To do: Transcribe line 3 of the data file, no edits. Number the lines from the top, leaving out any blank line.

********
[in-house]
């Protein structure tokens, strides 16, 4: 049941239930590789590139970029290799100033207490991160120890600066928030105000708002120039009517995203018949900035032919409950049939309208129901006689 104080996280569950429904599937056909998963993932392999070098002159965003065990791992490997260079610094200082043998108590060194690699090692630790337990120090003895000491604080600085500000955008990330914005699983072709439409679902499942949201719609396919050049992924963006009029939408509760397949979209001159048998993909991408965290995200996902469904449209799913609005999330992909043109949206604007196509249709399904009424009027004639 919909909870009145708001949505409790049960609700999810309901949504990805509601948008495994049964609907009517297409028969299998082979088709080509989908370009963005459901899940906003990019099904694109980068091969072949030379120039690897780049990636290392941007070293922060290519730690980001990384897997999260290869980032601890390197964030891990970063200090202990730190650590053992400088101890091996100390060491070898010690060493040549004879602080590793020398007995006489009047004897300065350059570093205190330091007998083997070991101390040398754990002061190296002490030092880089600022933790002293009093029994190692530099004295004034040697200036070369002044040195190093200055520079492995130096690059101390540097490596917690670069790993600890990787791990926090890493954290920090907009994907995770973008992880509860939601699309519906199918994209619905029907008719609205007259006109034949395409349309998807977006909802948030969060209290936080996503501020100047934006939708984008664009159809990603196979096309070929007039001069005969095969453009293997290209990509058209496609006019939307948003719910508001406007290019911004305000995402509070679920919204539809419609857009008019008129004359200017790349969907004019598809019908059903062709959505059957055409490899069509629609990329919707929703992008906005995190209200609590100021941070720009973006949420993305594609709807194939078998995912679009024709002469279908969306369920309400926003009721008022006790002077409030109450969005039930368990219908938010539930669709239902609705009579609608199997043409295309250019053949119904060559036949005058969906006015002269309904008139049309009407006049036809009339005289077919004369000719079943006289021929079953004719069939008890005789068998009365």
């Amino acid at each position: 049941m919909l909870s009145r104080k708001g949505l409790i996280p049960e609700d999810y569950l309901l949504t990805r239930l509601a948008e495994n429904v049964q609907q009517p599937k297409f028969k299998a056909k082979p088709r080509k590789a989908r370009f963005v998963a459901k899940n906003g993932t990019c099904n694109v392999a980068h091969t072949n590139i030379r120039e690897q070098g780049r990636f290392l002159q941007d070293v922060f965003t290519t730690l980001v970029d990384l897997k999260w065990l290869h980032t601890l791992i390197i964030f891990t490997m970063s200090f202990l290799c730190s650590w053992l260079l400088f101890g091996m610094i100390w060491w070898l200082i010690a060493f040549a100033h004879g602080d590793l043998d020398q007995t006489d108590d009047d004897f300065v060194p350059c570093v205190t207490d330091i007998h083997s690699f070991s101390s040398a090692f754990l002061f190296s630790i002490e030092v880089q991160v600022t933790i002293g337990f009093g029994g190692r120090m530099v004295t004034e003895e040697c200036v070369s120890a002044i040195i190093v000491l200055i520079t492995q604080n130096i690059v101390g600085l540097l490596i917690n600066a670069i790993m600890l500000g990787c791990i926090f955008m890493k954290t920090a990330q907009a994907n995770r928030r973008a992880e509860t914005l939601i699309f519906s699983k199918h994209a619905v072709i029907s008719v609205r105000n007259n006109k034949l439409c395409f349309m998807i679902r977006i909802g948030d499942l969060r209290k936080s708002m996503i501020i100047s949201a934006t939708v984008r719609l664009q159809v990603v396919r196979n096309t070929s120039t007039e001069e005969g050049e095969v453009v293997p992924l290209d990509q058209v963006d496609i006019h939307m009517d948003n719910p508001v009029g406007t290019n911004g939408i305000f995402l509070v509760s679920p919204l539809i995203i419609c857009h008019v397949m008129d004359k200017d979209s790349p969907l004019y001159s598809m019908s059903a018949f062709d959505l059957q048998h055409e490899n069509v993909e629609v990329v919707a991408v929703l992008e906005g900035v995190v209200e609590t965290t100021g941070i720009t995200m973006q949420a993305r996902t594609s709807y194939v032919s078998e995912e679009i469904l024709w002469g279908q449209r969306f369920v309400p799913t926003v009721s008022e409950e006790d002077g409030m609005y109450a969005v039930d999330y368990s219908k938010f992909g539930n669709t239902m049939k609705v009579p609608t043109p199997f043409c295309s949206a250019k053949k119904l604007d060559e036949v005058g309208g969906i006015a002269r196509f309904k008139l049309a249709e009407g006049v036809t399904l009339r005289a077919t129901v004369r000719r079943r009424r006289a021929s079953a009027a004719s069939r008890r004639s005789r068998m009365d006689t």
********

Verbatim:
């Amino acid at each position: 049941m919909l909870s009145r104080k708001g949505l409790i996280p049960e609700d999810y569950l309901l949504t990805r239930l509601a948008e495994n429904v049964q609907q009517p599937k297409f028969k299998a056909k082979p088709r080509k590789a989908r370009f963005v998963a459901k899940n906003g993932t990019c099904n694109v392999a980068h091969t072949n590139i030379r120039e690897q070098g780049r990636f290392l002159q941007d070293v922060f965003t290519t730690l980001v970029d990384l897997k999260w065990l290869h980032t601890l791992i390197i964030f891990t490997m970063s200090f202990l290799c730190s650590w053992l260079l400088f101890g091996m610094i100390w060491w070898l200082i010690a060493f040549a100033h004879g602080d590793l043998d020398q007995t006489d108590d009047d004897f300065v060194p350059c570093v205190t207490d330091i007998h083997s690699f070991s101390s040398a090692f754990l002061f190296s630790i002490e030092v880089q991160v600022t933790i002293g337990f009093g029994g190692r120090m530099v004295t004034e003895e040697c200036v070369s120890a002044i040195i190093v000491l200055i520079t492995q604080n130096i690059v101390g600085l540097l490596i917690n600066a670069i790993m600890l500000g990787c791990i926090f955008m890493k954290t920090a990330q907009a994907n995770r928030r973008a992880e509860t914005l939601i699309f519906s699983k199918h994209a619905v072709i029907s008719v609205r105000n007259n006109k034949l439409c395409f349309m998807i679902r977006i909802g948030d499942l969060r209290k936080s708002m996503i501020i100047s949201a934006t939708v984008r719609l664009q159809v990603v396919r196979n096309t070929s120039t007039e001069e005969g050049e095969v453009v293997p992924l290209d990509q058209v963006d496609i006019h939307m009517d948003n719910p508001v009029g406007t290019n911004g939408i305000f995402l509070v509760s679920p919204l539809i995203i419609c857009h008019v397949m008129d004359k200017d979209s790349p969907l004019y001159s598809m019908s059903a018949f062709d959505l059957q048998h055409e490899n069509v993909e629609v990329v919707a991408v929703l992008e906005g900035v995190v209200e609590t965290t100021g941070i720009t995200m973006q949420a993305r996902t594609s709807y194939v032919s078998e995912e679009i469904l024709w002469g279908q449209r969306f369920v309400p799913t926003v009721s008022e409950e006790d002077g409030m609005y109450a969005v039930d999330y368990s219908k938010f992909g539930n669709t239902m049939k609705v009579p609608t043109p199997f043409c295309s949206a250019k053949k119904l604007d060559e036949v005058g309208g969906i006015a002269r196509f309904k008139l049309a249709e009407g006049v036809t399904l009339r005289a077919t129901v004369r000719r079943r009424r006289a021929s079953a009027a004719s069939r008890r004639s005789r068998m009365d006689t």